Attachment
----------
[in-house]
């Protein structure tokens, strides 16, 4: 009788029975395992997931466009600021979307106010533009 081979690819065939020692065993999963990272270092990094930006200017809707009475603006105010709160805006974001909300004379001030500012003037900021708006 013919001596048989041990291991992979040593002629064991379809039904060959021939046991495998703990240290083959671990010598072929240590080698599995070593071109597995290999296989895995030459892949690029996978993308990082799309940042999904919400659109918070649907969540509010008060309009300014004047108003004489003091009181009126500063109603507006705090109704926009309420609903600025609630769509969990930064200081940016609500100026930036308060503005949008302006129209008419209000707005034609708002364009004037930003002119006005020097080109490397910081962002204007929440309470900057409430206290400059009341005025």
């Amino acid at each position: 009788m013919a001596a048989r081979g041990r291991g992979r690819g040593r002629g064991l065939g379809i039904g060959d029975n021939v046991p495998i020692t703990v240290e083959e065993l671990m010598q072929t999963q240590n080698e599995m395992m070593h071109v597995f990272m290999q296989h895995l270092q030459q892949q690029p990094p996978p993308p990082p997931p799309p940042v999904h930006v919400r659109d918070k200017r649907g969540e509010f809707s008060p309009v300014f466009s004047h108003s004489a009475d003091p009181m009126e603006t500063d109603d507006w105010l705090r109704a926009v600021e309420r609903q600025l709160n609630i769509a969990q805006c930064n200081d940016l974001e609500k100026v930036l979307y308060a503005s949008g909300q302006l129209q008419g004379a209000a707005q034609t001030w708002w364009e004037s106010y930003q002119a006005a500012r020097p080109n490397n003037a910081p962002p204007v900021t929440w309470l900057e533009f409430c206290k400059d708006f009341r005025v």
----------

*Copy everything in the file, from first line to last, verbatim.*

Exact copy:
[in-house]
């Protein structure tokens, strides 16, 4: 009788029975395992997931466009600021979307106010533009 081979690819065939020692065993999963990272270092990094930006200017809707009475603006105010709160805006974001909300004379001030500012003037900021708006 013919001596048989041990291991992979040593002629064991379809039904060959021939046991495998703990240290083959671990010598072929240590080698599995070593071109597995290999296989895995030459892949690029996978993308990082799309940042999904919400659109918070649907969540509010008060309009300014004047108003004489003091009181009126500063109603507006705090109704926009309420609903600025609630769509969990930064200081940016609500100026930036308060503005949008302006129209008419209000707005034609708002364009004037930003002119006005020097080109490397910081962002204007929440309470900057409430206290400059009341005025």
């Amino acid at each position: 009788m013919a001596a048989r081979g041990r291991g992979r690819g040593r002629g064991l065939g379809i039904g060959d029975n021939v046991p495998i020692t703990v240290e083959e065993l671990m010598q072929t999963q240590n080698e599995m395992m070593h071109v597995f990272m290999q296989h895995l270092q030459q892949q690029p990094p996978p993308p990082p997931p799309p940042v999904h930006v919400r659109d918070k200017r649907g969540e509010f809707s008060p309009v300014f466009s004047h108003s004489a009475d003091p009181m009126e603006t500063d109603d507006w105010l705090r109704a926009v600021e309420r609903q600025l709160n609630i769509a969990q805006c930064n200081d940016l974001e609500k100026v930036l979307y308060a503005s949008g909300q302006l129209q008419g004379a209000a707005q034609t001030w708002w364009e004037s106010y930003q002119a006005a500012r020097p080109n490397n003037a910081p962002p204007v900021t929440w309470l900057e533009f409430c206290k400059d708006f009341r005025v």